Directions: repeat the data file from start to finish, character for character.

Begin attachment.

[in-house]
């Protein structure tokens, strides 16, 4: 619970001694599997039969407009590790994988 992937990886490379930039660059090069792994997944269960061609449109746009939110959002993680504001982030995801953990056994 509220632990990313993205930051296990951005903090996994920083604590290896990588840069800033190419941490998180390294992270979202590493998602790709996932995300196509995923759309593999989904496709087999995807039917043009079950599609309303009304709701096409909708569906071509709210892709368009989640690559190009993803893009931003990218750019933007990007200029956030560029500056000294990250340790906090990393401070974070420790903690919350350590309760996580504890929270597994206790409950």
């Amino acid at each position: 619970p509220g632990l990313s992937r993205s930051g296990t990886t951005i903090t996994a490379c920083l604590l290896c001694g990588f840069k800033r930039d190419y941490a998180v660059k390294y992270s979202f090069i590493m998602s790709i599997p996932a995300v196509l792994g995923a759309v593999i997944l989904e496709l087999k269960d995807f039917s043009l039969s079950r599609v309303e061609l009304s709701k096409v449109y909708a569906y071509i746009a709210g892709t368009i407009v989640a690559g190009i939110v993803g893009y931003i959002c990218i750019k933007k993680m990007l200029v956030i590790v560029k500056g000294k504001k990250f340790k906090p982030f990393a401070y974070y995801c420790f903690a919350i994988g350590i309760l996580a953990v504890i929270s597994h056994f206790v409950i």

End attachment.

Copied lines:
[in-house]
């Protein structure tokens, strides 16, 4: 619970001694599997039969407009590790994988 992937990886490379930039660059090069792994997944269960061609449109746009939110959002993680504001982030995801953990056994 509220632990990313993205930051296990951005903090996994920083604590290896990588840069800033190419941490998180390294992270979202590493998602790709996932995300196509995923759309593999989904496709087999995807039917043009079950599609309303009304709701096409909708569906071509709210892709368009989640690559190009993803893009931003990218750019933007990007200029956030560029500056000294990250340790906090990393401070974070420790903690919350350590309760996580504890929270597994206790409950």
């Amino acid at each position: 619970p509220g632990l990313s992937r993205s930051g296990t990886t951005i903090t996994a490379c920083l604590l290896c001694g990588f840069k800033r930039d190419y941490a998180v660059k390294y992270s979202f090069i590493m998602s790709i599997p996932a995300v196509l792994g995923a759309v593999i997944l989904e496709l087999k269960d995807f039917s043009l039969s079950r599609v309303e061609l009304s709701k096409v449109y909708a569906y071509i746009a709210g892709t368009i407009v989640a690559g190009i939110v993803g893009y931003i959002c990218i750019k933007k993680m990007l200029v956030i590790v560029k500056g000294k504001k990250f340790k906090p982030f990393a401070y974070y995801c420790f903690a919350i994988g350590i309760l996580a953990v504890i929270s597994h056994f206790v409950i």